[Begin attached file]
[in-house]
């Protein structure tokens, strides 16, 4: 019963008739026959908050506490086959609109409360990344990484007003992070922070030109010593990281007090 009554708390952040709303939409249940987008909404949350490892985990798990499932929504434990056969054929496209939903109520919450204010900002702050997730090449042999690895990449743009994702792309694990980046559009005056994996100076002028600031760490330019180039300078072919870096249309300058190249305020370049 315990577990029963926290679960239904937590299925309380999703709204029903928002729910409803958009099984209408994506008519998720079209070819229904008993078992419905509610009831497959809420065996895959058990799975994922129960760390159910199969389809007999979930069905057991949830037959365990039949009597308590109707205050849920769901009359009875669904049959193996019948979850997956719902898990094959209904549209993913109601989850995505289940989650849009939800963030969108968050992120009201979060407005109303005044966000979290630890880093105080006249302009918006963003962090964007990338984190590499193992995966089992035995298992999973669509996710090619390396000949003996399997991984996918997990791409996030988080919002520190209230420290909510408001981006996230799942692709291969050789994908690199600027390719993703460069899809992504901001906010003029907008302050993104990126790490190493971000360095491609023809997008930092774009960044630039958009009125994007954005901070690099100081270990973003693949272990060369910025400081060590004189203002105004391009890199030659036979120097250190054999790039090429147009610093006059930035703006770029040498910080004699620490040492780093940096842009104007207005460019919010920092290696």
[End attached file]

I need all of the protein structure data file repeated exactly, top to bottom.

[in-house]
């Protein structure tokens, strides 16, 4: 019963008739026959908050506490086959609109409360990344990484007003992070922070030109010593990281007090 009554708390952040709303939409249940987008909404949350490892985990798990499932929504434990056969054929496209939903109520919450204010900002702050997730090449042999690895990449743009994702792309694990980046559009005056994996100076002028600031760490330019180039300078072919870096249309300058190249305020370049 315990577990029963926290679960239904937590299925309380999703709204029903928002729910409803958009099984209408994506008519998720079209070819229904008993078992419905509610009831497959809420065996895959058990799975994922129960760390159910199969389809007999979930069905057991949830037959365990039949009597308590109707205050849920769901009359009875669904049959193996019948979850997956719902898990094959209904549209993913109601989850995505289940989650849009939800963030969108968050992120009201979060407005109303005044966000979290630890880093105080006249302009918006963003962090964007990338984190590499193992995966089992035995298992999973669509996710090619390396000949003996399997991984996918997990791409996030988080919002520190209230420290909510408001981006996230799942692709291969050789994908690199600027390719993703460069899809992504901001906010003029907008302050993104990126790490190493971000360095491609023809997008930092774009960044630039958009009125994007954005901070690099100081270990973003693949272990060369910025400081060590004189203002105004391009890199030659036979120097250190054999790039090429147009610093006059930035703006770029040498910080004699620490040492780093940096842009104007207005460019919010920092290696």